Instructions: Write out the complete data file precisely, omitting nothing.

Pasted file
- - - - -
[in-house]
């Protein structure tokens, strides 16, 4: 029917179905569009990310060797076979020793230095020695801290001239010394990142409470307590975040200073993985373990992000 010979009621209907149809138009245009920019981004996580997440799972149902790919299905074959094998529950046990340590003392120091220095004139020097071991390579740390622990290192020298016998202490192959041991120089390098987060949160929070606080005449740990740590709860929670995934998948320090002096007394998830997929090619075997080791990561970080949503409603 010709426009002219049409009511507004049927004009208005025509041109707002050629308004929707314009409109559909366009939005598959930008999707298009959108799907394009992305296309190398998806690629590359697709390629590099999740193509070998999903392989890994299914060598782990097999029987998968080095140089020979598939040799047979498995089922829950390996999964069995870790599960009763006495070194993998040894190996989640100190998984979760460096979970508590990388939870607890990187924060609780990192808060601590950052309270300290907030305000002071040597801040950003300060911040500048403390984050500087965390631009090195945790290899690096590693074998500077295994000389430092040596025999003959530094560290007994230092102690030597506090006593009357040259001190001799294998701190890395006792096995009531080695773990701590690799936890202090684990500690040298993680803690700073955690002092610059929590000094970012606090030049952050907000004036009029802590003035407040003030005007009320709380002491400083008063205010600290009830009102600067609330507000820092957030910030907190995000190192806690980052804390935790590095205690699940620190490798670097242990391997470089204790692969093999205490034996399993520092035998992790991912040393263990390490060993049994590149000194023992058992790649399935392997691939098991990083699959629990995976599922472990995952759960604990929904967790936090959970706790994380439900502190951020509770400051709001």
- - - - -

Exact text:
[in-house]
């Protein structure tokens, strides 16, 4: 029917179905569009990310060797076979020793230095020695801290001239010394990142409470307590975040200073993985373990992000 010979009621209907149809138009245009920019981004996580997440799972149902790919299905074959094998529950046990340590003392120091220095004139020097071991390579740390622990290192020298016998202490192959041991120089390098987060949160929070606080005449740990740590709860929670995934998948320090002096007394998830997929090619075997080791990561970080949503409603 010709426009002219049409009511507004049927004009208005025509041109707002050629308004929707314009409109559909366009939005598959930008999707298009959108799907394009992305296309190398998806690629590359697709390629590099999740193509070998999903392989890994299914060598782990097999029987998968080095140089020979598939040799047979498995089922829950390996999964069995870790599960009763006495070194993998040894190996989640100190998984979760460096979970508590990388939870607890990187924060609780990192808060601590950052309270300290907030305000002071040597801040950003300060911040500048403390984050500087965390631009090195945790290899690096590693074998500077295994000389430092040596025999003959530094560290007994230092102690030597506090006593009357040259001190001799294998701190890395006792096995009531080695773990701590690799936890202090684990500690040298993680803690700073955690002092610059929590000094970012606090030049952050907000004036009029802590003035407040003030005007009320709380002491400083008063205010600290009830009102600067609330507000820092957030910030907190995000190192806690980052804390935790590095205690699940620190490798670097242990391997470089204790692969093999205490034996399993520092035998992790991912040393263990390490060993049994590149000194023992058992790649399935392997691939098991990083699959629990995976599922472990995952759960604990929904967790936090959970706790994380439900502190951020509770400051709001």